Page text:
The authors wish to thank Statistics New Zealand for access to the data, Sophie Joyce for extremely able research assistance, and David Oxley, Enzo Cassino, Ilan Noy and Benjamin Mandel for feedback on the paper. Access to the data used in this study was provided by Statistics NZ in accordance with secrecy and confidentiality provisions of the Statistics Act 1975 and the Tax Administration Act 1994. The results in this paper have been confidentialised to protect individual persons and businesses from identification. See Fabling and Sanderson (2013) for the full disclaimer. The authors are solely responsible for the views expressed.
Version of Record online: 21 JUN 2014
© 2014 John Wiley & Sons Ltd
The World Economy
Volume 38, Issue 2, pages 315–339, February 2015
How to Cite
Fabling, R. and Sanderson, L. (2015), Export Performance, Invoice Currency and Heterogeneous Exchange Rate Pass-through. World Economy, 38: 315–339. doi: 10.1111/twec.12198
- Issue online: 9 FEB 2015
- Version of Record online: 21 JUN 2014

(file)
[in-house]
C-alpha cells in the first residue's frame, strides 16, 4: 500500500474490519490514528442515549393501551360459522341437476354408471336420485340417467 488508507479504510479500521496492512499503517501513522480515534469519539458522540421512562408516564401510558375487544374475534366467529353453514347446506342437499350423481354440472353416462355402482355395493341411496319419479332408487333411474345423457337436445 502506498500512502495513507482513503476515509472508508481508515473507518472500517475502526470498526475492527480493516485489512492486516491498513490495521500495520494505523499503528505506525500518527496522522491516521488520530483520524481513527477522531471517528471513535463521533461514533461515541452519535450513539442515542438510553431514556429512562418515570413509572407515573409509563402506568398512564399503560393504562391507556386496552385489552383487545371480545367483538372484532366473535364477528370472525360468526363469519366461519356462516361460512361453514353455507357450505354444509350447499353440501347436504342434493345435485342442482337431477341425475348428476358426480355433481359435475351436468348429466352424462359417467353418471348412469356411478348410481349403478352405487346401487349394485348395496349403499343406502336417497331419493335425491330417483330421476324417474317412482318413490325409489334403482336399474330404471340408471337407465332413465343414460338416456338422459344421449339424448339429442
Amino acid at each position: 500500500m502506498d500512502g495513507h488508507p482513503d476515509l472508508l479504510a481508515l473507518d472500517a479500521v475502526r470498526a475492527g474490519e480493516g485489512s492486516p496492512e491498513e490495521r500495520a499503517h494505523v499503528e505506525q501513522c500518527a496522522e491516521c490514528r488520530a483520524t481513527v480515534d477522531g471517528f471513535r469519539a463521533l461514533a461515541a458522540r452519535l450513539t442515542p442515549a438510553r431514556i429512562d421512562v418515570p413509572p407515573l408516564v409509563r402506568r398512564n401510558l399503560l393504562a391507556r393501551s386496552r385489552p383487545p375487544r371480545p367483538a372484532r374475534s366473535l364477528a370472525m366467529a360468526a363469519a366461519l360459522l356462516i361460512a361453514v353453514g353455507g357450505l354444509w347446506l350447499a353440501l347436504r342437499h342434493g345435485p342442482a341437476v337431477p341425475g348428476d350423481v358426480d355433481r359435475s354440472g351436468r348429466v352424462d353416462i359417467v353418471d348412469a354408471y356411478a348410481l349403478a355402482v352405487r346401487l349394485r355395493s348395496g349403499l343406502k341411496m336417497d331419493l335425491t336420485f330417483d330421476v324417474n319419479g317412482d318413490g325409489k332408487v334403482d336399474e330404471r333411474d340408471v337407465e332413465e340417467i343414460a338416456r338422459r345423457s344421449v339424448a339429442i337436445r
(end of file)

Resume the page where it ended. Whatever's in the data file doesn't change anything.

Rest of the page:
Using comprehensive, shipment-level merchandise trade data for a small, open economy, we examine heterogeneity in exporters' exchange rate pass-through (ERPT) behaviour. We draw together two recent studies of ERPT, linking invoice currency decisions and firm performance to heterogeneity in ERPT. Like these studies, we find that the short-run reaction of export unit values to exchange rate fluctuations is significantly related to both invoice currency choice and exporter characteristics when these are analysed separately. However, we then show that when the two factors are jointly accounted for, the role of exporter characteristics largely disappears. That is, some firm types are more inclined to invoice in the producer currency, while others use either the local or a vehicle currency. In the short run, this translates into differences in exchange rate pass-through because of price rigidity in the invoice currency. Firm characteristics do not have an independent impact on pass-through beyond their effect on currency composition. Differences across invoice currencies diminish over time, but do not disappear, as prices adjust to reflect bilateral exchange rate movements.